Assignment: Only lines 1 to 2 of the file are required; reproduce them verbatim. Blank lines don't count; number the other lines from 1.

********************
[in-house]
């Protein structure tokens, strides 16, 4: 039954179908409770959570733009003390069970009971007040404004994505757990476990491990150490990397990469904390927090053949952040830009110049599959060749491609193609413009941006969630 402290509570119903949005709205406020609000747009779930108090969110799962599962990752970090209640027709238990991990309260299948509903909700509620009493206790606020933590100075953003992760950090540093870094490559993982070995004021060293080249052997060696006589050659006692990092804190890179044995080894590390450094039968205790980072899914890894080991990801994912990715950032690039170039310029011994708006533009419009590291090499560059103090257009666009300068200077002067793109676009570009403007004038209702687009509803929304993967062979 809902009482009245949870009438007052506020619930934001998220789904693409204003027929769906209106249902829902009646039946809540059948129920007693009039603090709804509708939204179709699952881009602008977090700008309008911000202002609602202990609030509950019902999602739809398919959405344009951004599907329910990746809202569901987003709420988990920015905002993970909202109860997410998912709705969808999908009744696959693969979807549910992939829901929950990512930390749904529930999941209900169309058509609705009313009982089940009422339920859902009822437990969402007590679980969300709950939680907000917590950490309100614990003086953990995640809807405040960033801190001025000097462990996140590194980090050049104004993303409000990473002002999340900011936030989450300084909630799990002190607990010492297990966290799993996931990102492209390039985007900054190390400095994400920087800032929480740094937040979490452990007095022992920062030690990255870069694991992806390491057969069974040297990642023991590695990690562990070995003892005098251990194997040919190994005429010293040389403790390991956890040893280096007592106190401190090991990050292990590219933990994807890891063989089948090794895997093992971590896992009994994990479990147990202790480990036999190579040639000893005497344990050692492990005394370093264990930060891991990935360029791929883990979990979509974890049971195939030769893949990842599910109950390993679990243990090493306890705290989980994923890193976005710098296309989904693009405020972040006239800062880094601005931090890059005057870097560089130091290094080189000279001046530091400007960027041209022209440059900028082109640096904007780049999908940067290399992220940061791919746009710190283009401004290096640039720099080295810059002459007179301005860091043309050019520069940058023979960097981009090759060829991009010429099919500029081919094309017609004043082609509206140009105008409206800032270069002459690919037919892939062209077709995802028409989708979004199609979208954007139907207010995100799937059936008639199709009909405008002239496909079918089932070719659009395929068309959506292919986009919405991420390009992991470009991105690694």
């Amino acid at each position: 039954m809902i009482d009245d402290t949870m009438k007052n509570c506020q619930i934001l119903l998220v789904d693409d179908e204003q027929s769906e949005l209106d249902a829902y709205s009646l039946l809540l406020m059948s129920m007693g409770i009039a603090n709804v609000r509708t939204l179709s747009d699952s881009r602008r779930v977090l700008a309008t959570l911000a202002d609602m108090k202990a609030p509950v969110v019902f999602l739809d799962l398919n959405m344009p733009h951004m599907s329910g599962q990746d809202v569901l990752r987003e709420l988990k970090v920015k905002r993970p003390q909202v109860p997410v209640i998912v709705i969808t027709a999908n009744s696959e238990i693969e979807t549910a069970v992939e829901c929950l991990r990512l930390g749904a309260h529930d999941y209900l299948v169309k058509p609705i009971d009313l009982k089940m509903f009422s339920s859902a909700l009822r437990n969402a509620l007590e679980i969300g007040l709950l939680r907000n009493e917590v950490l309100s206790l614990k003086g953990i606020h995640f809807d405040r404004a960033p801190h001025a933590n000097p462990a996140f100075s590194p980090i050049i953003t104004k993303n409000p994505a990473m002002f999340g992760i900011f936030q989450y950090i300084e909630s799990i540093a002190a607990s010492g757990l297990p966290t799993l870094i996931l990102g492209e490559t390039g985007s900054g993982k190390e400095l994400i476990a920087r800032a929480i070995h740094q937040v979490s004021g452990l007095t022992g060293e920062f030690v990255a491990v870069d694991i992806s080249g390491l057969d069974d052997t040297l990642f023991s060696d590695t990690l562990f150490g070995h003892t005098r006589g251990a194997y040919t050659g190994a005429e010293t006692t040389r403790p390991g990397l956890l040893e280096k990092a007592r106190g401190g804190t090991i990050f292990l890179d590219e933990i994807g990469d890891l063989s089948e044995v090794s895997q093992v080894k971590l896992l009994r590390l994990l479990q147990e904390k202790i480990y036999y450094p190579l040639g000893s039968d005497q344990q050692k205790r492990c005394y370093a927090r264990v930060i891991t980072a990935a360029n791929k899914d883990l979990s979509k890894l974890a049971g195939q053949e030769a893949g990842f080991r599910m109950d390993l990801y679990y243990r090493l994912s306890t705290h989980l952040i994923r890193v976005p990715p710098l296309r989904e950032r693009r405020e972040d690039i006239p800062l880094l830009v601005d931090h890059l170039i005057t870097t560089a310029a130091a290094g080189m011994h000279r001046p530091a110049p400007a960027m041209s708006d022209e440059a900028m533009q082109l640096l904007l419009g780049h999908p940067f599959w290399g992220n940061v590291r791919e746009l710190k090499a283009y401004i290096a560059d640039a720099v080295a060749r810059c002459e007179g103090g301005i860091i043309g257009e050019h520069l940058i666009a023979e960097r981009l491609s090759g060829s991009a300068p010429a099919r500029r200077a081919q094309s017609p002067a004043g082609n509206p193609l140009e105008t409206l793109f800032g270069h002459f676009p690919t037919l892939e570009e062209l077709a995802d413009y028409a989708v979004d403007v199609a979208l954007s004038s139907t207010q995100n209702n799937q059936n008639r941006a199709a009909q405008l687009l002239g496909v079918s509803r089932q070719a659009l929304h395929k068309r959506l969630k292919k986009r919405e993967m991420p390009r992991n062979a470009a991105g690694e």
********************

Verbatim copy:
[in-house]
């Protein structure tokens, strides 16, 4: 039954179908409770959570733009003390069970009971007040404004994505757990476990491990150490990397990469904390927090053949952040830009110049599959060749491609193609413009941006969630 402290509570119903949005709205406020609000747009779930108090969110799962599962990752970090209640027709238990991990309260299948509903909700509620009493206790606020933590100075953003992760950090540093870094490559993982070995004021060293080249052997060696006589050659006692990092804190890179044995080894590390450094039968205790980072899914890894080991990801994912990715950032690039170039310029011994708006533009419009590291090499560059103090257009666009300068200077002067793109676009570009403007004038209702687009509803929304993967062979 809902009482009245949870009438007052506020619930934001998220789904693409204003027929769906209106249902829902009646039946809540059948129920007693009039603090709804509708939204179709699952881009602008977090700008309008911000202002609602202990609030509950019902999602739809398919959405344009951004599907329910990746809202569901987003709420988990920015905002993970909202109860997410998912709705969808999908009744696959693969979807549910992939829901929950990512930390749904529930999941209900169309058509609705009313009982089940009422339920859902009822437990969402007590679980969300709950939680907000917590950490309100614990003086953990995640809807405040960033801190001025000097462990996140590194980090050049104004993303409000990473002002999340900011936030989450300084909630799990002190607990010492297990966290799993996931990102492209390039985007900054190390400095994400920087800032929480740094937040979490452990007095022992920062030690990255870069694991992806390491057969069974040297990642023991590695990690562990070995003892005098251990194997040919190994005429010293040389403790390991956890040893280096007592106190401190090991990050292990590219933990994807890891063989089948090794895997093992971590896992009994994990479990147990202790480990036999190579040639000893005497344990050692492990005394370093264990930060891991990935360029791929883990979990979509974890049971195939030769893949990842599910109950390993679990243990090493306890705290989980994923890193976005710098296309989904693009405020972040006239800062880094601005931090890059005057870097560089130091290094080189000279001046530091400007960027041209022209440059900028082109640096904007780049999908940067290399992220940061791919746009710190283009401004290096640039720099080295810059002459007179301005860091043309050019520069940058023979960097981009090759060829991009010429099919500029081919094309017609004043082609509206140009105008409206800032270069002459690919037919892939062209077709995802028409989708979004199609979208954007139907207010995100799937059936008639199709009909405008002239496909079918089932070719659009395929068309959506292919986009919405991420390009992991470009991105690694």